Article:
The Blog of Jake Kelfer
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Going to a big conference or networking event soon? I have you covered. As you scroll through you'll be able to see 3 influential ways you can prepare for your next event that will reduce your nerves and set you up for incredible success.
This past weekend I had the chance to attend an amazing conference called NAWD. The attendees were a mixed group of about 300 educators, speakers, Student Activities Advisors, and much more, and they all had a passion for education and positive growth.
I heard of this conference several months prior to the date of the event and marked it on my calendar immediately as I knew this was a conference I had to attend. When I first became aware of it, I knew it was going to be a great place to learn and network, but in order to maximize my experience I needed to prepare.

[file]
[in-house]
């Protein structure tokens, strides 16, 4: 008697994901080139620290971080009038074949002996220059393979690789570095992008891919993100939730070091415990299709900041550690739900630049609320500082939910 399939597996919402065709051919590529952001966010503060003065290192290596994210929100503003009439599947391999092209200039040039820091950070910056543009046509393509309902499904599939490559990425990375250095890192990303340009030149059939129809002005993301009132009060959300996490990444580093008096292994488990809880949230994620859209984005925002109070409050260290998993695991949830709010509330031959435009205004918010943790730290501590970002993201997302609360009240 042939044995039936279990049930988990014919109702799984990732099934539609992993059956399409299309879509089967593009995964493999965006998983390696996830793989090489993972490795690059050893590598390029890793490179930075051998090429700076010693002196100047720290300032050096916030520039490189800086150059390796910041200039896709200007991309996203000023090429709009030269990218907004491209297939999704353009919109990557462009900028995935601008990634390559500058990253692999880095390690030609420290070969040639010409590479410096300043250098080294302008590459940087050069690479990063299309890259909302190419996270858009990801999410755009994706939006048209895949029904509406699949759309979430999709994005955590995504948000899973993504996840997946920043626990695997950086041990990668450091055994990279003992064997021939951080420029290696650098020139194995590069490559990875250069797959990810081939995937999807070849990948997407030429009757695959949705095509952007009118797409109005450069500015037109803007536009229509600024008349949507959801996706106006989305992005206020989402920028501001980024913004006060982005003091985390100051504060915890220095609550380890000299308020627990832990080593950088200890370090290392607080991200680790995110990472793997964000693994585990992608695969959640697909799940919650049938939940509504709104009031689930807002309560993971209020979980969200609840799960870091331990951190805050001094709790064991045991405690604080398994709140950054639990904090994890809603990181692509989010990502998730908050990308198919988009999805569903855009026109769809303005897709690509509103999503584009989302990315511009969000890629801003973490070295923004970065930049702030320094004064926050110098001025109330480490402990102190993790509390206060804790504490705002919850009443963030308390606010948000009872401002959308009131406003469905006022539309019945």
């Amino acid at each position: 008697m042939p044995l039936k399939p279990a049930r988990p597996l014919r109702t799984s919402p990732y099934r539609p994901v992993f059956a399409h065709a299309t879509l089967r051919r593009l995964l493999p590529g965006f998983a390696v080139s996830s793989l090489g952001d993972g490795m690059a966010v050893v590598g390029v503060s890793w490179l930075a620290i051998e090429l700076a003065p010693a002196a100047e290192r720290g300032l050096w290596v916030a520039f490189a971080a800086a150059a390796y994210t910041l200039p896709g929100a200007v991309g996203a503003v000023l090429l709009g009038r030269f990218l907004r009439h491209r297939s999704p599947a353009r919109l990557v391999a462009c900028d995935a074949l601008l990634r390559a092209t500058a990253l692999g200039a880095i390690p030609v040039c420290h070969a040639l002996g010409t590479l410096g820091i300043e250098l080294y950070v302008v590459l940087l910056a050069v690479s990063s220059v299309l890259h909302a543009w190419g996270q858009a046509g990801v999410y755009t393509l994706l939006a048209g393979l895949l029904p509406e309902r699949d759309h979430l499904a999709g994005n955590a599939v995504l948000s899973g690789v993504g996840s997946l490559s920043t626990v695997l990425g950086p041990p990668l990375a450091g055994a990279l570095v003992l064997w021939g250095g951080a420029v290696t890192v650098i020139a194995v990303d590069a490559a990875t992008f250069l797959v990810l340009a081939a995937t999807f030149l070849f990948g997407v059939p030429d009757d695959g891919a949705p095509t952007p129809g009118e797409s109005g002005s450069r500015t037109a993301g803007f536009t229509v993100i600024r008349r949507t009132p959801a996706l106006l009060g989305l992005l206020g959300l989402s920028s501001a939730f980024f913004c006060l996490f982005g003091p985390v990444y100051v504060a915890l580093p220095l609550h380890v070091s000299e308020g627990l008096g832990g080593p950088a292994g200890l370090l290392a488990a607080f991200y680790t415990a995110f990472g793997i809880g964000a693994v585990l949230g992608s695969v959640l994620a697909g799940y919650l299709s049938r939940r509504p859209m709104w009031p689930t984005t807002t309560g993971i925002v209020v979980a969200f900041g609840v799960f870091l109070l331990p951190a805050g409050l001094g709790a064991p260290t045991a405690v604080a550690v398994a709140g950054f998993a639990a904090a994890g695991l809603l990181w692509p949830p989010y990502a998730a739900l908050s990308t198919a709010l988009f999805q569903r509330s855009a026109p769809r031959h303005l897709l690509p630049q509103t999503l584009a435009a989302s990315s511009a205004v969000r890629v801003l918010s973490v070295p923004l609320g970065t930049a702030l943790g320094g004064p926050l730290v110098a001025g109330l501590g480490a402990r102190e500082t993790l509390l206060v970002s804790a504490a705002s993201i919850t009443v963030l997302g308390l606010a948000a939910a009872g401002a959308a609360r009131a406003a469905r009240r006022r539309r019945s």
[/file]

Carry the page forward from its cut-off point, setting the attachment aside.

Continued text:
A huge piece of authentic connection comes from your ability to prepare. We’ve all heard that failing to prepare is preparing to fail, and it’s true. Often times, people get ready to attend a networking event or a conference and are very excited, yet when they get there, the event is disappointing because they didn’t prepare enough or weren’t clear on exactly what they wanted to gain from the experience.
Another challenge many people face when going to a conference is being nervous of meeting new people and trying to build relationships or start conversations out of thin air. Preparation will helps calm your nerves and if you put in the effort, amplify your experience before you even arrive.
Now, as much as I would love to say I was going to this conference purely for a fun trip to Atlanta that isn’t the whole story. I was going to this conference for a chance to connect with more people in my line of work to build relationships, share ideas, grow my business, and provide some incredible value.